I didn’t cry when PBS’ Downton Abbey went off the air, but I thought about it. After all, what would replace my infatuation with yesteryear British aristocracy?
Then Netflix launched The Crown, which gave us a story not just about aristocracy but a royal family: that of Queen Elizabeth II. I was hooked.
And now I have discovered a third binge-worthy British series, and it may be as good as the first two. It is PBS’ Victoria, which follows the life of Queen Victoria, who was 18 years old and woefully unprepared when she took the throne in 1837 but reigned over the United Kingdom for 63 years.
Like Downton Abbey, Victoria first aired on ITV in the UK before becoming a part of PBS’ Masterpiece series.
Season 1 begins streaming on Amazon Prime Aug. 29. Here’s ever better news: It’s mostly family-friendly.
Victoria was fifth in the line of succession at birth but became queen through a series of unexpected family events during her teenage years. (Her grandfather was the Revolutionary War’s King George III.) With a sheltered upbringing and standing at only five-feet tall, she had plenty of doubters who wanted to see her replaced. In the PBS series, many question her intelligence and temperament.
“Her wits are too fragile,” one person says.
“She’s too impulsive to be queen,” says another.
Season 1 succeeds because it gives us a Queen Victoria worth rooting for. She’s flawed, yes, but also humble. She shows graces to others. She learns. We want her to prove her detractors wrong.
The series has elements we enjoyed in Downton Abbey and The Crown. Like Downton Abbey, PBS’ Victoria spotlights the lives of the servants. And like The Crown, it shows us a queen who wasn’t prepared to lead. The sets in Victoria are not as extravagant as those in Downton Abbey, but the theme song is just as addictive.
Jenna Coleman, previously known for her role in Doctor Who, does a magnificent role in the lead role.
Of course, Downton Abbey (Amazon Prime) and The Crown (Netflix) are on streaming platforms, as well. (Both come with caveats for families: Downton Abbey includes a same-sex angle with a problematic scene in the first episode, and The Crown contains a flash of African native nudity in the second episode. The Crown also includes a gory surgery scene.)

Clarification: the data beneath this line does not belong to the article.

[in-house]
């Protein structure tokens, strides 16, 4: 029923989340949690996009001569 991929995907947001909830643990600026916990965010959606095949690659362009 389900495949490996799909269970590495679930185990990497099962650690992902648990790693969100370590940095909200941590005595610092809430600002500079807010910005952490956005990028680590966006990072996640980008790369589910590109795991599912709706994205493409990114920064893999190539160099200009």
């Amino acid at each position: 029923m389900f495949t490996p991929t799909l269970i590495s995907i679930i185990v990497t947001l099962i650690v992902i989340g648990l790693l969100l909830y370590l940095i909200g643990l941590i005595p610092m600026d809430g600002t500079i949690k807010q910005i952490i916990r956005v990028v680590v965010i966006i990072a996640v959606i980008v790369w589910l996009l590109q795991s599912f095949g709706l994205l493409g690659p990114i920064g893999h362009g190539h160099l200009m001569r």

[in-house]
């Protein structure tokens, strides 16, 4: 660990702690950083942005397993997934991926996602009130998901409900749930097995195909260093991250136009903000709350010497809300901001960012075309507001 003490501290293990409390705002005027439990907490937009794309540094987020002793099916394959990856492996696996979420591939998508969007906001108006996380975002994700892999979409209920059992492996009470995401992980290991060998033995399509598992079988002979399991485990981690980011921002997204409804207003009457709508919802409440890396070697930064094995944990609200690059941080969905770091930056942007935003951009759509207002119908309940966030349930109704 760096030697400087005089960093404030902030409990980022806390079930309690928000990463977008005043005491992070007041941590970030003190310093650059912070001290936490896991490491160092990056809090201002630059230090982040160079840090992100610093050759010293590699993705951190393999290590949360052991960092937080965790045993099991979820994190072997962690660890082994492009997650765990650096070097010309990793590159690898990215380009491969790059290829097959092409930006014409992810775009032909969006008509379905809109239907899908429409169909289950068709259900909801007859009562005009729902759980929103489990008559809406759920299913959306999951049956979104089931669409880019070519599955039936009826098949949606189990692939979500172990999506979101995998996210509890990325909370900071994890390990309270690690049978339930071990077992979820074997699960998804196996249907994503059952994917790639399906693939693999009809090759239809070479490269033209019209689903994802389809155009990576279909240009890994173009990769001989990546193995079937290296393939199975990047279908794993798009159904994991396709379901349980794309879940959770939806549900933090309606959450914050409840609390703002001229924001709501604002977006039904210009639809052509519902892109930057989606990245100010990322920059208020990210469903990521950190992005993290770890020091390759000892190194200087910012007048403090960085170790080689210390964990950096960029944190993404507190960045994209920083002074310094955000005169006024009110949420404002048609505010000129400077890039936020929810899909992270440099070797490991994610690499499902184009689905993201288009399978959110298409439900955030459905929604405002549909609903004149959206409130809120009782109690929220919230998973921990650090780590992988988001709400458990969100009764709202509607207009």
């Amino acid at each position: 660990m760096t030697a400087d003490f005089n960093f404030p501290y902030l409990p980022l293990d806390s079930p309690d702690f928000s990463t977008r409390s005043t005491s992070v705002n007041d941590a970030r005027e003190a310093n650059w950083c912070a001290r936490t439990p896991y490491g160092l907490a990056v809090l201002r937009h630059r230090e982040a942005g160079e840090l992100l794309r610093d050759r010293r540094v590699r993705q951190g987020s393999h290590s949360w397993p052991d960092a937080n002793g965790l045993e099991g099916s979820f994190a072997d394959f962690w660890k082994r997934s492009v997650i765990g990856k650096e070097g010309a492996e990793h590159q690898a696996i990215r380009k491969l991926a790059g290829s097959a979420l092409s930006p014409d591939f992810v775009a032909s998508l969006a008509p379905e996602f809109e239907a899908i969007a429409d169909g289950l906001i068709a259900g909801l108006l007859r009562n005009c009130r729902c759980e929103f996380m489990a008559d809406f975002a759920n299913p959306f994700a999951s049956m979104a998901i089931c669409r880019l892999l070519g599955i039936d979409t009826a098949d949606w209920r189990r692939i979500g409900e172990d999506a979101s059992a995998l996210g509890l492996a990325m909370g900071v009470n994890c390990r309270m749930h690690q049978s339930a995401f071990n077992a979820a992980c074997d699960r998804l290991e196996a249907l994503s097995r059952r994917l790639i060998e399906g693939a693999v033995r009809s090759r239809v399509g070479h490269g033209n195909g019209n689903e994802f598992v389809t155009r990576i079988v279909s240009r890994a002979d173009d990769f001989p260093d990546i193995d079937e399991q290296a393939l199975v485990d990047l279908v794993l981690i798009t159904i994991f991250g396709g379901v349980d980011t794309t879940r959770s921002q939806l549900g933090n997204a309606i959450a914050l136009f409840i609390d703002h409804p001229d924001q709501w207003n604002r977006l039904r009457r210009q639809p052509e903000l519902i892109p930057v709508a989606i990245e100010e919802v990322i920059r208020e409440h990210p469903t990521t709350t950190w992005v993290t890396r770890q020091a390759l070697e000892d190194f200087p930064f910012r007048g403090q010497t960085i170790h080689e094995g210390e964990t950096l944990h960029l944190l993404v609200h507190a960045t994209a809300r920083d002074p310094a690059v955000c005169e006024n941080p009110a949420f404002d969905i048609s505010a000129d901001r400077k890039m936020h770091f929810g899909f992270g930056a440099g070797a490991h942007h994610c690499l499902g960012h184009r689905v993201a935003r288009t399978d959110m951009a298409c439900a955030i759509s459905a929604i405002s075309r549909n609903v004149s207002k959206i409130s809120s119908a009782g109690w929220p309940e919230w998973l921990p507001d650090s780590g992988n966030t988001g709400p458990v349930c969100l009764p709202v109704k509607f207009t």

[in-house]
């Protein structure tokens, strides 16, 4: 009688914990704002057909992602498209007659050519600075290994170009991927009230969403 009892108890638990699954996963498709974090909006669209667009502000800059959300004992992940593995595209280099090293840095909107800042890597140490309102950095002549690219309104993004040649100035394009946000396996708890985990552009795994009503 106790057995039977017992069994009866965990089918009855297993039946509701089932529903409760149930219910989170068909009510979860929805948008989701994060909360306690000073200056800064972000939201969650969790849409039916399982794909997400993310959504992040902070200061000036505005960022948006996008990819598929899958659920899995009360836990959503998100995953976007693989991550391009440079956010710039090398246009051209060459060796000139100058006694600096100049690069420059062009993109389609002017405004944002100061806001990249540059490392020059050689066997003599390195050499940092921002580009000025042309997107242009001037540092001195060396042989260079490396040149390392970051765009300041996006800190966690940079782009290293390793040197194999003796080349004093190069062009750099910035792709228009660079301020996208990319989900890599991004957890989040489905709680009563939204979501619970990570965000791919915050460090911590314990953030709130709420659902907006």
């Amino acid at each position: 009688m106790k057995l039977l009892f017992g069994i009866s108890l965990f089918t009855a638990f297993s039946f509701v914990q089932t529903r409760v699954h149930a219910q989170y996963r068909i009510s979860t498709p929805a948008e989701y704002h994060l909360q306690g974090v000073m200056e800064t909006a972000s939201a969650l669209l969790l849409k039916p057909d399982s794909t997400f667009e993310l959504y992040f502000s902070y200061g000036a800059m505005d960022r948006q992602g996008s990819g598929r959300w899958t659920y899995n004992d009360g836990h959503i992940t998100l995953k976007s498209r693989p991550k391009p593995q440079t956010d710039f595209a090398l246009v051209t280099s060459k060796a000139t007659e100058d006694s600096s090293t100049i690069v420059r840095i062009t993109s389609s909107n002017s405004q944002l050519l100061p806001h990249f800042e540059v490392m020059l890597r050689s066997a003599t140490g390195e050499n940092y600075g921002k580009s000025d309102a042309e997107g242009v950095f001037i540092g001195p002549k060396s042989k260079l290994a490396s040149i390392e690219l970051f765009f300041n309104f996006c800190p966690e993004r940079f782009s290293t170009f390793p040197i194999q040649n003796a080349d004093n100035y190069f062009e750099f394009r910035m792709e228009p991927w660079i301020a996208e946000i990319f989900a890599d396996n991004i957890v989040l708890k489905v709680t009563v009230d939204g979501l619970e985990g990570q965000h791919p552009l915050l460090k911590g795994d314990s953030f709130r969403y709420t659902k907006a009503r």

Meanwhile, have you ever wondered why Americans are so enamored with shows about British royalty – besides our attraction to the accents? My guess is that it’s a combination of things: First, we long for simpler times. Second, we’re spellbound by the mysterious and secret lives of royal families. And third, we have a natural desire for kings and queens – which in the best circumstances are an earthly picture of the ultimate King. In PBS’ Victoria, the queen even is called “the Lord’s anointed.”
Also streaming this month:
New in Town (PG, 2009) – A businesswoman (Renée Zellweger) from Miami is sent to frigid-cold Minnesota to oversee a blue-collar manufacturing plant. It’s hilarious. It’s also one of the cleaner Hollywood romances out there. Rated PG for language and some suggestive material. Aug. 1.
Valkyrie (PG-13, 2008) – Based on a true World War II story, German Colonel Claus von Stauffenberg (Tom Cruise) leads a failed plot to assassinate Hitler. Rated PG-13 for violence and brief strong language. Aug. 2.
Sing (PG, 2016) – A theater owner attempts to save his business by holding a singing competition. It’s a funny animated film, although some parents may find the music and dance choices problematic. Rated PG for some rude humor and mild peril. Aug. 3.
I Am Sam (PG-13, 2002) – A mentally challenged father (Sean Penn) fights to keep custody of his 7-year-old daughter. A Hollywood film with a life-affirming message! Rated PG-13 for language. Aug. 18
Charlotte’s Web (G, 2006) – Based on the classic novel by E.B. White, this live-action version tells the story of a spider who helps save a pig from the dinner table. A delightful children’s film with lots of life lessons. Rated G. Aug. 1
Spider-Man, Spider-Man 2 (PG-13, 2002 & 2004). There have been three versions of Spider-Man in the past 15 years; this was the first one and starred Tobey Maguire. Both are rated PG-13 for violence and action. They also contain some sensuality and language. Aug. 1.
New in Town (PG, 2009) – See above. Aug. 1.
Valkyrie (PG-13, 2008) – See above. Aug. 2.
— Michael Foust
Foust has covered the film industry for more than a decade. Visit his website, MichaelFoust.com